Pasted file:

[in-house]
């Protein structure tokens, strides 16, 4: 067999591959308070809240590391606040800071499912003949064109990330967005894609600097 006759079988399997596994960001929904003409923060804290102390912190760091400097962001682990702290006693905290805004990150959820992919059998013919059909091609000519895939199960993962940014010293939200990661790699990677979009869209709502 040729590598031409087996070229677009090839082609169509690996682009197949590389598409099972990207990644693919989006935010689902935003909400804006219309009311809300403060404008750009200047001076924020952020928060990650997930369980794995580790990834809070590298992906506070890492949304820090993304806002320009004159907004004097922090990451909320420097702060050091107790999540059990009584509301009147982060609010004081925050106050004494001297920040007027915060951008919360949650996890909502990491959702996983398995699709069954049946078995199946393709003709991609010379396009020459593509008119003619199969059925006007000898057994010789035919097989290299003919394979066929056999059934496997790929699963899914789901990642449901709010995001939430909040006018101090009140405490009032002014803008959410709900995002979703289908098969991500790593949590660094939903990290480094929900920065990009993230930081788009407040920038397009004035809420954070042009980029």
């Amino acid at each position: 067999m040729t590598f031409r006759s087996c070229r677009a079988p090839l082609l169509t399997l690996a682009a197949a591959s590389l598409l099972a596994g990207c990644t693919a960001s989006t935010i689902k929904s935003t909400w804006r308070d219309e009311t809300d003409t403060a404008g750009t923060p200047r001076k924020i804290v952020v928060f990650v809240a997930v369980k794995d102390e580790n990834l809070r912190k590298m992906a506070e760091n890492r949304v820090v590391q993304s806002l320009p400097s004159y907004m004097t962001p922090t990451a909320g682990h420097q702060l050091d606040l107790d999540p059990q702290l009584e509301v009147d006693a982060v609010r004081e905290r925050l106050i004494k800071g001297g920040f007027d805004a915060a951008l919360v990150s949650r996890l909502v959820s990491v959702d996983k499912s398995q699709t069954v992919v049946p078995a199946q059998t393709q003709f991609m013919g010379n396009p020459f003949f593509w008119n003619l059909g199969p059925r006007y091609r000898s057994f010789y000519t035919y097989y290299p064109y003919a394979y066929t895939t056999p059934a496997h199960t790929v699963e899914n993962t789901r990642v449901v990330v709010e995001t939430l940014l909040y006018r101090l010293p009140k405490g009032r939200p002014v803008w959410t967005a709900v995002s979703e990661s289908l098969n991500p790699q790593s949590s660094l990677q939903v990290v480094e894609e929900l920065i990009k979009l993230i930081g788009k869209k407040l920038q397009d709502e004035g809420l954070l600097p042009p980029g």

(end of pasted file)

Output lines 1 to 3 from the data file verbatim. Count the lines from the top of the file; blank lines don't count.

[in-house]
């Protein structure tokens, strides 16, 4: 067999591959308070809240590391606040800071499912003949064109990330967005894609600097 006759079988399997596994960001929904003409923060804290102390912190760091400097962001682990702290006693905290805004990150959820992919059998013919059909091609000519895939199960993962940014010293939200990661790699990677979009869209709502 040729590598031409087996070229677009090839082609169509690996682009197949590389598409099972990207990644693919989006935010689902935003909400804006219309009311809300403060404008750009200047001076924020952020928060990650997930369980794995580790990834809070590298992906506070890492949304820090993304806002320009004159907004004097922090990451909320420097702060050091107790999540059990009584509301009147982060609010004081925050106050004494001297920040007027915060951008919360949650996890909502990491959702996983398995699709069954049946078995199946393709003709991609010379396009020459593509008119003619199969059925006007000898057994010789035919097989290299003919394979066929056999059934496997790929699963899914789901990642449901709010995001939430909040006018101090009140405490009032002014803008959410709900995002979703289908098969991500790593949590660094939903990290480094929900920065990009993230930081788009407040920038397009004035809420954070042009980029």
């Amino acid at each position: 067999m040729t590598f031409r006759s087996c070229r677009a079988p090839l082609l169509t399997l690996a682009a197949a591959s590389l598409l099972a596994g990207c990644t693919a960001s989006t935010i689902k929904s935003t909400w804006r308070d219309e009311t809300d003409t403060a404008g750009t923060p200047r001076k924020i804290v952020v928060f990650v809240a997930v369980k794995d102390e580790n990834l809070r912190k590298m992906a506070e760091n890492r949304v820090v590391q993304s806002l320009p400097s004159y907004m004097t962001p922090t990451a909320g682990h420097q702060l050091d606040l107790d999540p059990q702290l009584e509301v009147d006693a982060v609010r004081e905290r925050l106050i004494k800071g001297g920040f007027d805004a915060a951008l919360v990150s949650r996890l909502v959820s990491v959702d996983k499912s398995q699709t069954v992919v049946p078995a199946q059998t393709q003709f991609m013919g010379n396009p020459f003949f593509w008119n003619l059909g199969p059925r006007y091609r000898s057994f010789y000519t035919y097989y290299p064109y003919a394979y066929t895939t056999p059934a496997h199960t790929v699963e899914n993962t789901r990642v449901v990330v709010e995001t939430l940014l909040y006018r101090l010293p009140k405490g009032r939200p002014v803008w959410t967005a709900v995002s979703e990661s289908l098969n991500p790699q790593s949590s660094l990677q939903v990290v480094e894609e929900l920065i990009k979009l993230i930081g788009k869209k407040l920038q397009d709502e004035g809420l954070l600097p042009p980029g």